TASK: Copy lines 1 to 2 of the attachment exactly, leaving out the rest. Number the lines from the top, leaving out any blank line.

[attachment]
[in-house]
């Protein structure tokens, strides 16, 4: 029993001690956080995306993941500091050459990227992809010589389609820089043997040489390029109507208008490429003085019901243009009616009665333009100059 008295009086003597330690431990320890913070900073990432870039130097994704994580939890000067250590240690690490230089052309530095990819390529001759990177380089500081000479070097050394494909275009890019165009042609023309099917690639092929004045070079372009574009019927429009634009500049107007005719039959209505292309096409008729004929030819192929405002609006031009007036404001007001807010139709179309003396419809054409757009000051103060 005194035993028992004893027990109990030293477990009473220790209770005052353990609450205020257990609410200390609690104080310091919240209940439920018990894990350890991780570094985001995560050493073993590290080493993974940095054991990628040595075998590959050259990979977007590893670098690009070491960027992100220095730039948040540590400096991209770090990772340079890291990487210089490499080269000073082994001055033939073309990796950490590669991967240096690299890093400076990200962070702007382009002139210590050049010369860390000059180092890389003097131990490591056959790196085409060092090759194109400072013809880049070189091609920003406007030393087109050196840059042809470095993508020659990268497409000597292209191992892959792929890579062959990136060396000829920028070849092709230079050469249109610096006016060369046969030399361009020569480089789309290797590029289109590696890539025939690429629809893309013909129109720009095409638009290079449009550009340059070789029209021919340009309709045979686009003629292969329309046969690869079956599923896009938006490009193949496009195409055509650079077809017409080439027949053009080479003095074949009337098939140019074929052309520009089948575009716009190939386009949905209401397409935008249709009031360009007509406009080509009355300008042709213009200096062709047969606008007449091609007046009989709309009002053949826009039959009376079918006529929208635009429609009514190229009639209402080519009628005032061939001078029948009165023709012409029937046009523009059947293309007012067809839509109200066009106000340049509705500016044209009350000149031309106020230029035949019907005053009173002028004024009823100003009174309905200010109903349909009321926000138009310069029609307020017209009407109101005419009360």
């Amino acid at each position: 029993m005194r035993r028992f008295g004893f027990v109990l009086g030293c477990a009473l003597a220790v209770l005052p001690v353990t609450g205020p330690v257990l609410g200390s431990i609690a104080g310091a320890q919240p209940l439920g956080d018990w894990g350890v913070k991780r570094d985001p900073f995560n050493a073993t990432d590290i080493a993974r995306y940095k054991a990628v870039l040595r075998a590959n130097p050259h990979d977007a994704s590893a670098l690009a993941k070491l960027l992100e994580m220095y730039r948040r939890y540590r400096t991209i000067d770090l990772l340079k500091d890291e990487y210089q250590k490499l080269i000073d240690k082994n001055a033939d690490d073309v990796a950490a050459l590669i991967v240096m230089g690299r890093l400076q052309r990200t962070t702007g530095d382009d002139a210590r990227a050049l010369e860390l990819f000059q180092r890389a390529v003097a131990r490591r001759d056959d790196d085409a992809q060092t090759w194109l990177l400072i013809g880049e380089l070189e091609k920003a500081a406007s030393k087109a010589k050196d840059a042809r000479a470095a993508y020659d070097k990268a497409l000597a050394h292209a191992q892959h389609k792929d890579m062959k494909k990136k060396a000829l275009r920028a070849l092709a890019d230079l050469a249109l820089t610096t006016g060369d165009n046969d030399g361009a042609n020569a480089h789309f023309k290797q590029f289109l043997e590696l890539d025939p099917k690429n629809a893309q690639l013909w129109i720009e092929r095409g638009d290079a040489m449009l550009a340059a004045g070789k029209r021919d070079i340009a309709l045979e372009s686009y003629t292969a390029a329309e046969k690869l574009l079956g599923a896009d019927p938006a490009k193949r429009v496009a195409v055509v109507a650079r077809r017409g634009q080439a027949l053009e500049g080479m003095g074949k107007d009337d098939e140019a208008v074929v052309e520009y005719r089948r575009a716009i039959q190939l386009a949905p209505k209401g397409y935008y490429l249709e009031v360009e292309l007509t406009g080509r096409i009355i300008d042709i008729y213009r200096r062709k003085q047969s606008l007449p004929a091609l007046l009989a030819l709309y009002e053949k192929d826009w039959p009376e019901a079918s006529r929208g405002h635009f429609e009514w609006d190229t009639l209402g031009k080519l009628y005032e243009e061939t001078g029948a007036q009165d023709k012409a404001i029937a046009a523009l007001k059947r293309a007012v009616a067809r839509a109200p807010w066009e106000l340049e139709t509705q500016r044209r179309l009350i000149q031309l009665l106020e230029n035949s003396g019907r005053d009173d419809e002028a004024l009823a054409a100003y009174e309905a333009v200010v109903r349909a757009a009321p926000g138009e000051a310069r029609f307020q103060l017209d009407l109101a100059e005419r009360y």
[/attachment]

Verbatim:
[in-house]
């Protein structure tokens, strides 16, 4: 029993001690956080995306993941500091050459990227992809010589389609820089043997040489390029109507208008490429003085019901243009009616009665333009100059 008295009086003597330690431990320890913070900073990432870039130097994704994580939890000067250590240690690490230089052309530095990819390529001759990177380089500081000479070097050394494909275009890019165009042609023309099917690639092929004045070079372009574009019927429009634009500049107007005719039959209505292309096409008729004929030819192929405002609006031009007036404001007001807010139709179309003396419809054409757009000051103060 005194035993028992004893027990109990030293477990009473220790209770005052353990609450205020257990609410200390609690104080310091919240209940439920018990894990350890991780570094985001995560050493073993590290080493993974940095054991990628040595075998590959050259990979977007590893670098690009070491960027992100220095730039948040540590400096991209770090990772340079890291990487210089490499080269000073082994001055033939073309990796950490590669991967240096690299890093400076990200962070702007382009002139210590050049010369860390000059180092890389003097131990490591056959790196085409060092090759194109400072013809880049070189091609920003406007030393087109050196840059042809470095993508020659990268497409000597292209191992892959792929890579062959990136060396000829920028070849092709230079050469249109610096006016060369046969030399361009020569480089789309290797590029289109590696890539025939690429629809893309013909129109720009095409638009290079449009550009340059070789029209021919340009309709045979686009003629292969329309046969690869079956599923896009938006490009193949496009195409055509650079077809017409080439027949053009080479003095074949009337098939140019074929052309520009089948575009716009190939386009949905209401397409935008249709009031360009007509406009080509009355300008042709213009200096062709047969606008007449091609007046009989709309009002053949826009039959009376079918006529929208635009429609009514190229009639209402080519009628005032061939001078029948009165023709012409029937046009523009059947293309007012067809839509109200066009106000340049509705500016044209009350000149031309106020230029035949019907005053009173002028004024009823100003009174309905200010109903349909009321926000138009310069029609307020017209009407109101005419009360």